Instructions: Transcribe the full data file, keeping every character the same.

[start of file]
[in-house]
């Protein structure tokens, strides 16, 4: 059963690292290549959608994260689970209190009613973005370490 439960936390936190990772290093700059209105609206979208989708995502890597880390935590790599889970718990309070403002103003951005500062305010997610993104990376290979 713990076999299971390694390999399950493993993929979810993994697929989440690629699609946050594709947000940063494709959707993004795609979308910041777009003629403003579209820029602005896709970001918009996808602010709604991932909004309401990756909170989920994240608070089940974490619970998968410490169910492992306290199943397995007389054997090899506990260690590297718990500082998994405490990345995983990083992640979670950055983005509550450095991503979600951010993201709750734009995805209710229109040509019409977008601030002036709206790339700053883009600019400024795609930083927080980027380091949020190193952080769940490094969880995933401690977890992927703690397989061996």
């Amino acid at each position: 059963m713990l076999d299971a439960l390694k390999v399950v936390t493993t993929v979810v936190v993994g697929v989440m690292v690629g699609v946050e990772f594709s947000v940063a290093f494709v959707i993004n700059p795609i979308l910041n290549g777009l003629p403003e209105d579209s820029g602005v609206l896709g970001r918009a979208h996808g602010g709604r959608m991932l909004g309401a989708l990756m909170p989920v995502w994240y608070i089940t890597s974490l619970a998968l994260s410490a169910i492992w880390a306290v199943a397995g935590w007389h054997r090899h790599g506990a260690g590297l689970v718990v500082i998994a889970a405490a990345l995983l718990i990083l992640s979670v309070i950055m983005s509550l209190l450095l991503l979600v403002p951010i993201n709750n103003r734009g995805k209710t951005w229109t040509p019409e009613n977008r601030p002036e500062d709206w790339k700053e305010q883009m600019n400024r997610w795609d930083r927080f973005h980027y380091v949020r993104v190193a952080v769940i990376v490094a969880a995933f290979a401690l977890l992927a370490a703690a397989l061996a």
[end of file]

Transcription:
[in-house]
């Protein structure tokens, strides 16, 4: 059963690292290549959608994260689970209190009613973005370490 439960936390936190990772290093700059209105609206979208989708995502890597880390935590790599889970718990309070403002103003951005500062305010997610993104990376290979 713990076999299971390694390999399950493993993929979810993994697929989440690629699609946050594709947000940063494709959707993004795609979308910041777009003629403003579209820029602005896709970001918009996808602010709604991932909004309401990756909170989920994240608070089940974490619970998968410490169910492992306290199943397995007389054997090899506990260690590297718990500082998994405490990345995983990083992640979670950055983005509550450095991503979600951010993201709750734009995805209710229109040509019409977008601030002036709206790339700053883009600019400024795609930083927080980027380091949020190193952080769940490094969880995933401690977890992927703690397989061996």
């Amino acid at each position: 059963m713990l076999d299971a439960l390694k390999v399950v936390t493993t993929v979810v936190v993994g697929v989440m690292v690629g699609v946050e990772f594709s947000v940063a290093f494709v959707i993004n700059p795609i979308l910041n290549g777009l003629p403003e209105d579209s820029g602005v609206l896709g970001r918009a979208h996808g602010g709604r959608m991932l909004g309401a989708l990756m909170p989920v995502w994240y608070i089940t890597s974490l619970a998968l994260s410490a169910i492992w880390a306290v199943a397995g935590w007389h054997r090899h790599g506990a260690g590297l689970v718990v500082i998994a889970a405490a990345l995983l718990i990083l992640s979670v309070i950055m983005s509550l209190l450095l991503l979600v403002p951010i993201n709750n103003r734009g995805k209710t951005w229109t040509p019409e009613n977008r601030p002036e500062d709206w790339k700053e305010q883009m600019n400024r997610w795609d930083r927080f973005h980027y380091v949020r993104v190193a952080v769940i990376v490094a969880a995933f290979a401690l977890l992927a370490a703690a397989l061996a």